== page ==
The Minnesota Timberwolves dedicated the game ball to the family of George Floyd following their victory over the Sacramento Kings on Tuesday night, just hours after former Minneapolis police officer Derek Chauvin was found guilty of second-degree unintentional murder, third-degree murder and second-degree manslaughter in the murder of Floyd last May, according to ESPN’s Nick Friedell.
“I think for all of us, we all felt that this game was bigger than basketball,” Timberwolves star Karl-Anthony Towns said following the win. “This was a moment that wasn’t meant for us, this was meant for our city and for George Floyd’s family. I think everyone in America right now is grieving with them and sending our prayers, blessings and love towards them.
“They need it for countless days. They’ve been reminded of the tragedy that has taken place in their family and never truly got a chance to grieve and recover in any sort of way. So I think for us we were just trying to do our part to let them know that we’re here with them, that this game of basketball is only just a little part of who we are. And this organization in us wanted to really show them that we’re going to be with them every step of the way we possibly can to help them in this process, in this grieving process … just to repair their lives as much as we possibly can.”
Towns spoke of the uncertainty heading into the day, while the world waited for the jury to issue their decision.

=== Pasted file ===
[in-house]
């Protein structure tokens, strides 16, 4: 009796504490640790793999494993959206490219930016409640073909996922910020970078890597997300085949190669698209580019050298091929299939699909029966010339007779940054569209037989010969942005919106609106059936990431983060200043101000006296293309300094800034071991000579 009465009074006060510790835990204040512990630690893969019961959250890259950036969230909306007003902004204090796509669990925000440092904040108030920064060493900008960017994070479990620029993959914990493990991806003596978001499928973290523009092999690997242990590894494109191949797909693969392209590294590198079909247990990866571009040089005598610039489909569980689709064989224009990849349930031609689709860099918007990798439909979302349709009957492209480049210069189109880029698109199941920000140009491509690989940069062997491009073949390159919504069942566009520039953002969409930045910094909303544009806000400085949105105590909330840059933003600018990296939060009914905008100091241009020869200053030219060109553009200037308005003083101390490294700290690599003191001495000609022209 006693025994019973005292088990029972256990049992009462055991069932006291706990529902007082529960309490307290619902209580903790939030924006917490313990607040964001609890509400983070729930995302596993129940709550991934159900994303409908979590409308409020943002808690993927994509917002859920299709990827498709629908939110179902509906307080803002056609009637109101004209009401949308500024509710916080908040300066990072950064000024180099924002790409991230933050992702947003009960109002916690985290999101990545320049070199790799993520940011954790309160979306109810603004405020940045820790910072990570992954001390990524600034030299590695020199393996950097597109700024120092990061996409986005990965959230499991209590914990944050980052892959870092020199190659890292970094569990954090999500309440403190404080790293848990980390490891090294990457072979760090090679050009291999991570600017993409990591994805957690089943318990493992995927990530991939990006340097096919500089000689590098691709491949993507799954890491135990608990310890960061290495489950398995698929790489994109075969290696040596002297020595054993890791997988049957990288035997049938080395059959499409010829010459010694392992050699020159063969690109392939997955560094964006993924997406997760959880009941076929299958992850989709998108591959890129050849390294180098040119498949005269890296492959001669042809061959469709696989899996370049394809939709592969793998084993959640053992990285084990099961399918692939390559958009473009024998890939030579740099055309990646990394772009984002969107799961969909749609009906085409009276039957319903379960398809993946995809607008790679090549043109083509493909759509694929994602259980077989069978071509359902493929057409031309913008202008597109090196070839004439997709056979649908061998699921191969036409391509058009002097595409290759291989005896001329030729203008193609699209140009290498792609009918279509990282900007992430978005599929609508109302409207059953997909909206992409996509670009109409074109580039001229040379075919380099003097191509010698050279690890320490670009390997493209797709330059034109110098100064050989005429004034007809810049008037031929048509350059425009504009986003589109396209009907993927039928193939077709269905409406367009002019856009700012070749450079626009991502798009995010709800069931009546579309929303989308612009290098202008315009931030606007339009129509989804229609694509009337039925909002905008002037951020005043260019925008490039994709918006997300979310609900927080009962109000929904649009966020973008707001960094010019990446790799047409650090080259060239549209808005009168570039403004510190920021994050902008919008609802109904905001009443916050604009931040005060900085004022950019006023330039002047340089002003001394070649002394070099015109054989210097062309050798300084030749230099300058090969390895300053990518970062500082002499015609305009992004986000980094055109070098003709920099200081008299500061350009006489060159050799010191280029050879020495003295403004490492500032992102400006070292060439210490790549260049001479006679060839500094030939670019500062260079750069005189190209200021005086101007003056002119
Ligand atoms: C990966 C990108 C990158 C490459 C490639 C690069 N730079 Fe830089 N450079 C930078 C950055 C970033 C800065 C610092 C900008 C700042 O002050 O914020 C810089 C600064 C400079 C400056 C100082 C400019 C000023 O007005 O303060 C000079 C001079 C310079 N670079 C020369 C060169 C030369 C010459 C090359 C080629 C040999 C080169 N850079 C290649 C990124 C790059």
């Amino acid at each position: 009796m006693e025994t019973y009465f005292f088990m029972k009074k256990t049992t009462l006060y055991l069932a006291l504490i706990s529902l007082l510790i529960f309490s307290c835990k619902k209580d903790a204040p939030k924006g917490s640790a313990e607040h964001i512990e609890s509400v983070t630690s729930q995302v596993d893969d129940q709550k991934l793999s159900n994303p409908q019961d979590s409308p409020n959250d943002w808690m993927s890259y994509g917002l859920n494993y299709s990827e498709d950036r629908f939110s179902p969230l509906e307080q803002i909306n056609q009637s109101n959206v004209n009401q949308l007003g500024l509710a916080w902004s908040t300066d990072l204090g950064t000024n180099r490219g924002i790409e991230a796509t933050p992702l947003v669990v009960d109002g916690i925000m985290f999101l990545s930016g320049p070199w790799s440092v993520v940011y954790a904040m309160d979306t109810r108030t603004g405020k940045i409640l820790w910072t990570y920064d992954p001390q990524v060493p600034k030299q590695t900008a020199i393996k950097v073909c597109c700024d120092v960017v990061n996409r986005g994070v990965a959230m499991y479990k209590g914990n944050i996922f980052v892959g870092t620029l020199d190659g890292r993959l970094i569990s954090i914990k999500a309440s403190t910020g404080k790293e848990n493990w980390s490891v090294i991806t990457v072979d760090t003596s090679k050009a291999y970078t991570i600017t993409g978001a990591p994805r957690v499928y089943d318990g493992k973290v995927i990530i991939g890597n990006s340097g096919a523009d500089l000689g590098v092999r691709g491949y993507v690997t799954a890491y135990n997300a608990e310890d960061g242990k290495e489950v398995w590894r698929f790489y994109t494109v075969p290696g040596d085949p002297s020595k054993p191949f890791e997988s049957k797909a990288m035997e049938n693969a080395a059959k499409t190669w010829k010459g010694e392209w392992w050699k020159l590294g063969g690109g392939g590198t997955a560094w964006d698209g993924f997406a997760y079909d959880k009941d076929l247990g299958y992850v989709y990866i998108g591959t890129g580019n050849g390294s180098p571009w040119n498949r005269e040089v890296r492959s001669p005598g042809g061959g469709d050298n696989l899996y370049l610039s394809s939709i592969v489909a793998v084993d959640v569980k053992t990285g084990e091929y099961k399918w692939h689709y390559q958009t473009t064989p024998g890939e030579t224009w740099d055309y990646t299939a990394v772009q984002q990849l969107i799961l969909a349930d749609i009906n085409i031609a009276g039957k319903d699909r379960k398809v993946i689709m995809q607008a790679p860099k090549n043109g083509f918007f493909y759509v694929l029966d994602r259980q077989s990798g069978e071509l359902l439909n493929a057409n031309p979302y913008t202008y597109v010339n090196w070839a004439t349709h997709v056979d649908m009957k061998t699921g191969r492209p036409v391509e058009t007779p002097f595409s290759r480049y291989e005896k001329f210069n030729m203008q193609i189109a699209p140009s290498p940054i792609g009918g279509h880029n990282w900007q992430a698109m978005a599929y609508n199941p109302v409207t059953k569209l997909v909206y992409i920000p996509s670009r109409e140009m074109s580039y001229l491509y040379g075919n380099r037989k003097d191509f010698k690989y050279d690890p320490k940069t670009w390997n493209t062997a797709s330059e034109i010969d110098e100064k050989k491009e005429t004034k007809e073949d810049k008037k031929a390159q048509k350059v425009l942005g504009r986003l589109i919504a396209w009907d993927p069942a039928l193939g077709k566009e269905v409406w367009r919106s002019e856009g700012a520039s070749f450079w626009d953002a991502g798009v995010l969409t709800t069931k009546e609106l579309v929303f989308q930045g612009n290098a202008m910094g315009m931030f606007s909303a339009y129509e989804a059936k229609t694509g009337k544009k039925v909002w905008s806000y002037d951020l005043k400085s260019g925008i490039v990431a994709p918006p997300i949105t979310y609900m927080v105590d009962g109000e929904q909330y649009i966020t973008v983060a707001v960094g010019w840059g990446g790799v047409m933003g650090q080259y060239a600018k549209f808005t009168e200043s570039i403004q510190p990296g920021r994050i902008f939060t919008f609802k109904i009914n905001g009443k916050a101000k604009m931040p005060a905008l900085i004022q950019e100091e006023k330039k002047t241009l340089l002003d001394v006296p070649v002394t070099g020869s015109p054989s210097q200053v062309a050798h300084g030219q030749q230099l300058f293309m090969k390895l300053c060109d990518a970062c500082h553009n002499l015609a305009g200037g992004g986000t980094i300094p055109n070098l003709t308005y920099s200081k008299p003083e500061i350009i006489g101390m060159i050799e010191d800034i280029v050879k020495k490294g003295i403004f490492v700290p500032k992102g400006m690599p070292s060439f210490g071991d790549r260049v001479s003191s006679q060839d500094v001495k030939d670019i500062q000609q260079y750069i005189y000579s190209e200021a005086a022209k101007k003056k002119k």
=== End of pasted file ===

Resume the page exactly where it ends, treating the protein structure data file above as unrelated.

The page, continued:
“I didn’t know what was going to happen,” Towns said. “I had sweated so much I had to take a shower because I didn’t know how it was going to go. My feelings towards it was, we’ve seen moments like this so much that go the opposite way, that even with how quick the verdict came in, you still have no idea where it’s going to go.
“I was worried. I was worried for our community. I was worried for if justice was going to be served. I was worried about all the family our team has, every player, and wondering if their safety was going to be guaranteed tonight and how they would feel. On our team, we’ve got guys who have kids, who are kids of color, wondering if we’re going to show them if the word accountability actually lives in the world we live in today.
Like many others, Towns was filled with a variety of emotions after the verdict was announced, saying it was “a bittersweet moment that justice was served, but it was served at the cost of a life.”
“It’s unfortunate that our city has been going through this so much, but I hope that today was a step towards reform and a step towards bringing this whole thing to an end for all the families involved,” Towns said. “Just because justice was served today for Mr. Floyd, doesn’t mean that we are going to be bringing him back home, and that’s the most unfortunate part of all of this.
“It was a day where a step towards reform was made, but there’s a lot of work to do and there’s a lot of conversations that need to be had to make sure that this doesn’t happen again or at least try to save the next generations from having moments like this.”